Made in United Kingdom, Europe, 1955.

Invented by Herman Hollerith, the tabulating machine was developed to help process data for the 1890 U.S. Census. The 1880 census had taken seven years to tabulate, and by the time the figures were available, they were clearly obsolete. Due to rapid growth of the U.S. population from 1880 to 1890, primarily because of immigration, it was estimated that the 1890 census would take approximately thirteen years to complete. Clearly, a faster way had to be found. The tabulating machine, inspired in p...


Tabulator, heads (2), plastic cover and power supply cord, metal / Bakelite / plastic / electronic components, made by the British Tabulating Machine Company Ltd, United Kingdom, probably 1955

This machine is the printing mechanism of a tabulator system and was connected to a sorter/reproducer working from punch cards. When programmed it could print reports. It is a bicoloured blue/grey machine with paper tray, keyboard and control buttons and was electrically powered.


1670 mm
770 mm
660 mm


The tabulator was made by the British Tabulating Machine Company in about 1955.

The British Tabulating Machine Company (BTM) was formed in 1902 (initially known as The Tabulator Limited) after the rights to sell the Hollerith punch card machines in the UK were obtained. The company had to pay 25% of revenue to the American company until 1948 when the contract was terminated. Spurred on by the difficulties in paying the 25% royalties, and by the desire to obtain government contracts that were going to US based companies, BTM developed its own Rolling-Total Tabulator in 1937. The company also contributed to developing machines to break the german Enigma cipher machine during WWII.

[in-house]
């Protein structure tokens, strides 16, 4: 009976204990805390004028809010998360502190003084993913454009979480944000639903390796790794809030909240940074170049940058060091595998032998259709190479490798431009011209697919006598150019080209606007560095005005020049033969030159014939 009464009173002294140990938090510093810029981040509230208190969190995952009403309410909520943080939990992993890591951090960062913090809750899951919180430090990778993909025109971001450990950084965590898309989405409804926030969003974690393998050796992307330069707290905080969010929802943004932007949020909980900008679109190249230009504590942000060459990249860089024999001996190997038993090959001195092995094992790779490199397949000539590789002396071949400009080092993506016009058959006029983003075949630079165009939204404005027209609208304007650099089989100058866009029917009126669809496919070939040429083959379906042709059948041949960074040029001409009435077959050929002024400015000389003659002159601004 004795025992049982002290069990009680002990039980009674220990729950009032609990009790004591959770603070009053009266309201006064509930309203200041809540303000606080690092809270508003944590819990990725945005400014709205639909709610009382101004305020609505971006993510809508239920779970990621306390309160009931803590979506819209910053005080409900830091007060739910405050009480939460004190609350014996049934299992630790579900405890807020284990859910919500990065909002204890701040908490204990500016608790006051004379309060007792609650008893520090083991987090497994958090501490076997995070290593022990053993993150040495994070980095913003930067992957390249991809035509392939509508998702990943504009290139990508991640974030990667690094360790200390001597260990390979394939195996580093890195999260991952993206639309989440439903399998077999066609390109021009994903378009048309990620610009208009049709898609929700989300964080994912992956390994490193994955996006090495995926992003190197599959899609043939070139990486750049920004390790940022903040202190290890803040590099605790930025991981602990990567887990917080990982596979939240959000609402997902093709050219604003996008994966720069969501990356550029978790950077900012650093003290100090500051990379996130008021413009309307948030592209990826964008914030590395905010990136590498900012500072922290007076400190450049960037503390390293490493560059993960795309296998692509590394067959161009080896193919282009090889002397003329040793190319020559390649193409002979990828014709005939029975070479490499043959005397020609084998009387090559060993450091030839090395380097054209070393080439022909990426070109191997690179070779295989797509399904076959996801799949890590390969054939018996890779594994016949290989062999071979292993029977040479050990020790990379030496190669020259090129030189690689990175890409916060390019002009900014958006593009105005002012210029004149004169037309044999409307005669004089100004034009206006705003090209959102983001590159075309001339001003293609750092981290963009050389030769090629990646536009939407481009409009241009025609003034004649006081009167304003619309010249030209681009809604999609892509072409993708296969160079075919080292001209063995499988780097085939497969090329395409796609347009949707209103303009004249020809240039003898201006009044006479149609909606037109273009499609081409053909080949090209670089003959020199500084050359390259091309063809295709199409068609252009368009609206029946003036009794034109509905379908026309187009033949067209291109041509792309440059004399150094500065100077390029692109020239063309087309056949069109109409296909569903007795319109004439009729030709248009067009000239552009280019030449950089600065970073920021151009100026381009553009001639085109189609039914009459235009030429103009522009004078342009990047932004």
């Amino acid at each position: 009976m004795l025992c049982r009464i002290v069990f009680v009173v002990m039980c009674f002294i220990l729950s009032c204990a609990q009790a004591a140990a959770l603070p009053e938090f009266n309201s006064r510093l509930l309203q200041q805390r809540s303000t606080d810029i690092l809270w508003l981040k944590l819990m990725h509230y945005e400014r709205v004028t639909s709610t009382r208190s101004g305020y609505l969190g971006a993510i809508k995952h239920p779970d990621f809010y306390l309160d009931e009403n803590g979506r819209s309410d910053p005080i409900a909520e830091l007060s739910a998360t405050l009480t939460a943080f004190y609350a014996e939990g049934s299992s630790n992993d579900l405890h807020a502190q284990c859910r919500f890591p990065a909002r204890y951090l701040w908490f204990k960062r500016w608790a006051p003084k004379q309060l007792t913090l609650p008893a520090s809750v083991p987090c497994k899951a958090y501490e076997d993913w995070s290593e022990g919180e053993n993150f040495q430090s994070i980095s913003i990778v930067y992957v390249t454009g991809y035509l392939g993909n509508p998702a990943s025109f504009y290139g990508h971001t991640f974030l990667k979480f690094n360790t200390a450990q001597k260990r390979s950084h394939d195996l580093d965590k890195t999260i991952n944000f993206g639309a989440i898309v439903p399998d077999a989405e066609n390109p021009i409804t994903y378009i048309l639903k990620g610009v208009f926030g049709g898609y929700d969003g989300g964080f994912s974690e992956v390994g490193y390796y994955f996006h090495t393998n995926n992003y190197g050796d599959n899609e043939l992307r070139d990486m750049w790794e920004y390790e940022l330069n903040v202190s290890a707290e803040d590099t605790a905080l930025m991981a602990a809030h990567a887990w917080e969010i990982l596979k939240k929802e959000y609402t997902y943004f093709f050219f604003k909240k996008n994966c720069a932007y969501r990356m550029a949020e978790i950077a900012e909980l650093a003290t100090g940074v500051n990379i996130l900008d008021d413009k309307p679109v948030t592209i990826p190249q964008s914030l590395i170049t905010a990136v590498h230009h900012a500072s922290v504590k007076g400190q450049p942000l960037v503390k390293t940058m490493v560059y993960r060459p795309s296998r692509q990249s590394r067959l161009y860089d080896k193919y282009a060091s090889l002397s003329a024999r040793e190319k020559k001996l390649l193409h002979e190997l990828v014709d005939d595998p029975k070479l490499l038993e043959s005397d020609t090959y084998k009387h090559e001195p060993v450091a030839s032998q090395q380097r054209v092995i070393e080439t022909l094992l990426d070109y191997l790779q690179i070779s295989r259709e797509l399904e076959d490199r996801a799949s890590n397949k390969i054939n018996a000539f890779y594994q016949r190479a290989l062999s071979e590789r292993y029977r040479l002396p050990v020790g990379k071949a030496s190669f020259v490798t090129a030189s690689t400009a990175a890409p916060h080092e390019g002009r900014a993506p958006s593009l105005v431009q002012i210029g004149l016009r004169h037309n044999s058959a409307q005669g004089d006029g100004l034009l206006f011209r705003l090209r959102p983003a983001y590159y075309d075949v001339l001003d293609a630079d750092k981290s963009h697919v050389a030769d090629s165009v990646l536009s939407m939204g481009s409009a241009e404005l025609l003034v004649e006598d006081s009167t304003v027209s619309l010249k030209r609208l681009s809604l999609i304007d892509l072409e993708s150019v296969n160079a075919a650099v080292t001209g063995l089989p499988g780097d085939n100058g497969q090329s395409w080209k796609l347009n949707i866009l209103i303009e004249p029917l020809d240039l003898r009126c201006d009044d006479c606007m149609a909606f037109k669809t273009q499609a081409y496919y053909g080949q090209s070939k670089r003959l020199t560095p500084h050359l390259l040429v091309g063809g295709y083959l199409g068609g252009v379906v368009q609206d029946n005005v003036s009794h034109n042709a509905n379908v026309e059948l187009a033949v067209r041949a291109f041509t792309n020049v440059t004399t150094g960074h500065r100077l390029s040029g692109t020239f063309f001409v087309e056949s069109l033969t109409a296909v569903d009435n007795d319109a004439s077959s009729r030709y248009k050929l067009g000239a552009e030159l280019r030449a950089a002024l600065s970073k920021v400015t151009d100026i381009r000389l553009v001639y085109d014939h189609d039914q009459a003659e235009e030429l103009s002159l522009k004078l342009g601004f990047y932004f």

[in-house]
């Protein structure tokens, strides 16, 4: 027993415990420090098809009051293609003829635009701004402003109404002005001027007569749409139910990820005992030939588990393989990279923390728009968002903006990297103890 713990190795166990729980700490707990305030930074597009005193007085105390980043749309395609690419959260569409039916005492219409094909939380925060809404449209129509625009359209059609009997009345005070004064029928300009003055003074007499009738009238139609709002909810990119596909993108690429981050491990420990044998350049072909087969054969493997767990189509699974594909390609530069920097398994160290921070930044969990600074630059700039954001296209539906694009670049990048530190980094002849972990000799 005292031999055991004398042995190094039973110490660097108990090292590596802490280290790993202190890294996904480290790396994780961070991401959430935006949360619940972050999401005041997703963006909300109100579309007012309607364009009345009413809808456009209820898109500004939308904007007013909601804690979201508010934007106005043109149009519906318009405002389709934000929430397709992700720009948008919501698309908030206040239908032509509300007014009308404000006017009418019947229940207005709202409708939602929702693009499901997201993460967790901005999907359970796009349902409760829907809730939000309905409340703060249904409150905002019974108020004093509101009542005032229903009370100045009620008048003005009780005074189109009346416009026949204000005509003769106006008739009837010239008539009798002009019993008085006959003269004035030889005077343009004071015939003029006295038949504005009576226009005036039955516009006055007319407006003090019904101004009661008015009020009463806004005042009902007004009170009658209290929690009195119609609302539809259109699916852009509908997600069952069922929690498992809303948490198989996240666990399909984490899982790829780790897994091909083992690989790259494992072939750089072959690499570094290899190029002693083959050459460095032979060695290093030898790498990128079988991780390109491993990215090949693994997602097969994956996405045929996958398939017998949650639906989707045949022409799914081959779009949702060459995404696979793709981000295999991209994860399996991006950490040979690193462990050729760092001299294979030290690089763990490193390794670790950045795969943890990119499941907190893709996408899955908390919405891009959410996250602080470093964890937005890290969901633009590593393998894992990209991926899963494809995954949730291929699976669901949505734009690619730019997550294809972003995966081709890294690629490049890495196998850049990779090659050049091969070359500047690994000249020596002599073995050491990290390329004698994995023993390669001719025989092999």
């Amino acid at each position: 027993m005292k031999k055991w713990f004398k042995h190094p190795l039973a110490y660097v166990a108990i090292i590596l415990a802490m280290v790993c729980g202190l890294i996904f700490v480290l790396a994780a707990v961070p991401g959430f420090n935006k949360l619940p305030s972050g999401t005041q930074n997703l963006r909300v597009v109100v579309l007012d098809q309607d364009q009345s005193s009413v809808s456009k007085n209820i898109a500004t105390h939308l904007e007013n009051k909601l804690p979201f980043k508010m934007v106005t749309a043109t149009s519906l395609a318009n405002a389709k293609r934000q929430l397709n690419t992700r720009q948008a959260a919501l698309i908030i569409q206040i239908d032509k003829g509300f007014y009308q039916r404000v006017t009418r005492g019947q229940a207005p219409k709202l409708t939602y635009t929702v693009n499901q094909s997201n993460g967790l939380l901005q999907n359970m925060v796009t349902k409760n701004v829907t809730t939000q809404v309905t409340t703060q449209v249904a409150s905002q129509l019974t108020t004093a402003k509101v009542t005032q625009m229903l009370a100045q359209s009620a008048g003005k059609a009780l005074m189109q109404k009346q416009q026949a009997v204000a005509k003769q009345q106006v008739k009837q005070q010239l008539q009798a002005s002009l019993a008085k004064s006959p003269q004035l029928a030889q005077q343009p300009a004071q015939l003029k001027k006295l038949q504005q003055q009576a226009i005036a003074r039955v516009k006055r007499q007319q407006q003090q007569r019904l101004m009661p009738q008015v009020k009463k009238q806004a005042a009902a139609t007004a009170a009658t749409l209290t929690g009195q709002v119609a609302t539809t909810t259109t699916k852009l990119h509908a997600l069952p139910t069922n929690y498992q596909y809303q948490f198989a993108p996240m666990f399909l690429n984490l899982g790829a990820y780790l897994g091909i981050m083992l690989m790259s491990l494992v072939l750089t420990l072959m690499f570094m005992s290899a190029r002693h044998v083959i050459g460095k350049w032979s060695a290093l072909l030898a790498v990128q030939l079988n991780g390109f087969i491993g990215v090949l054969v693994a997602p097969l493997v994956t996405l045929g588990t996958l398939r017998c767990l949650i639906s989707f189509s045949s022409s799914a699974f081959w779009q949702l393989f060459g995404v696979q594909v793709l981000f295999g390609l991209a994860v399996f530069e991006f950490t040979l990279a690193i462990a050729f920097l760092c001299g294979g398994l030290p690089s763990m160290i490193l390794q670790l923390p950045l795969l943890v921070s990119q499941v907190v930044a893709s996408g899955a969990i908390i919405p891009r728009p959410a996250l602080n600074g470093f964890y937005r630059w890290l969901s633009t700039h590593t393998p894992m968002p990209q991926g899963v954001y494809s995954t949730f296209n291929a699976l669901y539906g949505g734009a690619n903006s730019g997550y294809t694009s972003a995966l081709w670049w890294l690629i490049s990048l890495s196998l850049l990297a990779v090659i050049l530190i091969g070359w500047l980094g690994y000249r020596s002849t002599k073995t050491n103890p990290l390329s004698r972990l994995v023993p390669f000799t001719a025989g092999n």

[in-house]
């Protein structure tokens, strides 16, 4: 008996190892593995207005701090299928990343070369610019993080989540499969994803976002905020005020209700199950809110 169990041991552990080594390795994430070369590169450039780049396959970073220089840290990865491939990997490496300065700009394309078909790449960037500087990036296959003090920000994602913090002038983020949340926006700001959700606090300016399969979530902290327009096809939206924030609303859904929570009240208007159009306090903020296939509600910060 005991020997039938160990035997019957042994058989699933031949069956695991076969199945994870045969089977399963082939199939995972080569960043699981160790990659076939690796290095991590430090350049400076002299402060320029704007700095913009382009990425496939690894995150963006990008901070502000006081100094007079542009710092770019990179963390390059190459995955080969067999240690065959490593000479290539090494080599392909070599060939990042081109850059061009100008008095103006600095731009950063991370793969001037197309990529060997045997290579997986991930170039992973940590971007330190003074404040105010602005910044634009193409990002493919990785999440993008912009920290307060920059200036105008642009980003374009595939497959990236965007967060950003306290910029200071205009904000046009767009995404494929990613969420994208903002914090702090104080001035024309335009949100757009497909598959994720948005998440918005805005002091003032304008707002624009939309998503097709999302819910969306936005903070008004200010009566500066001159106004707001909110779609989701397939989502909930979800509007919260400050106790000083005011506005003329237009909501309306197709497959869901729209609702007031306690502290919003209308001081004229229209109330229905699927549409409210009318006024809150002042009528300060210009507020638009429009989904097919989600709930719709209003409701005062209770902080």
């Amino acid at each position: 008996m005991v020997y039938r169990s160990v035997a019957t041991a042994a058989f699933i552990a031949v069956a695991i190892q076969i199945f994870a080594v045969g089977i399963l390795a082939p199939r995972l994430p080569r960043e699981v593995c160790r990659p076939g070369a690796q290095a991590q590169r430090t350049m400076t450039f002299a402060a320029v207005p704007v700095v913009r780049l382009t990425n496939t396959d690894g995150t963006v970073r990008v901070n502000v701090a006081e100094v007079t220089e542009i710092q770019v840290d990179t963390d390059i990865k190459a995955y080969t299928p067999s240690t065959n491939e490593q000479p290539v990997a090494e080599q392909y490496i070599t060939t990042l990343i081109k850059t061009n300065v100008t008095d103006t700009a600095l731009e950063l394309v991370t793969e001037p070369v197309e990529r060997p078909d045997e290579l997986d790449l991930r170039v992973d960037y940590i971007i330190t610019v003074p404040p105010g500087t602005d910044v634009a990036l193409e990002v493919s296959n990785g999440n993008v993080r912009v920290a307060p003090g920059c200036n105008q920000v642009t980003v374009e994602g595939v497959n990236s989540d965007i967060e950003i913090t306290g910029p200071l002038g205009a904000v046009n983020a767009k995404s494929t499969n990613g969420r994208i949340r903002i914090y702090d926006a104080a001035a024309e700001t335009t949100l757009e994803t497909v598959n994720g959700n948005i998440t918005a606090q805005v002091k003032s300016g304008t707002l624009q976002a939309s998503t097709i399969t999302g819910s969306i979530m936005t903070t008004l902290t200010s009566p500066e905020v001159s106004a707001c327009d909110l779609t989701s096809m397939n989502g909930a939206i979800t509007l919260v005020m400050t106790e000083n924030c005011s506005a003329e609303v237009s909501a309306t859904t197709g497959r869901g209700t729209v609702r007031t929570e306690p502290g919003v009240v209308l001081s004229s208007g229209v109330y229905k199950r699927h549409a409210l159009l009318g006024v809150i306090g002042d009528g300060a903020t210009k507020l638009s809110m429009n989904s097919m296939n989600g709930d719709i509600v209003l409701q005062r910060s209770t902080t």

In 1959 BTM merged with rival company Powers-Samas to become International Computers and Tabulators Limited (ICT). ICT later became part of ICL (International Computers Limited).

This particular object, manufactured in 1955, is a later and improved version of BTM's Rolling-Total Tabulator developed initially in 1937.

The design and concepts inherent in this type of machine had been developed around 1890 by Herman Hollerith for accounting/census applications. His design came to recognition in a competition. This model is the last manufactured of its type. It was used for sorting and recording account information until the late 1970s. Systems of this type remained in production up until the late 1960s.


Gift of Jim Rowston, 2007
3 October, 2007

Cite this Object

Tabulator 2014, Museum of Applied Arts & Sciences, accessed 17 November 2017, <>
{{cite web |url= |title=Tabulator |author=Museum of Applied Arts & Sciences |access-date=17 November 2017 |publisher=Museum of Applied Arts & Sciences, Australia}}
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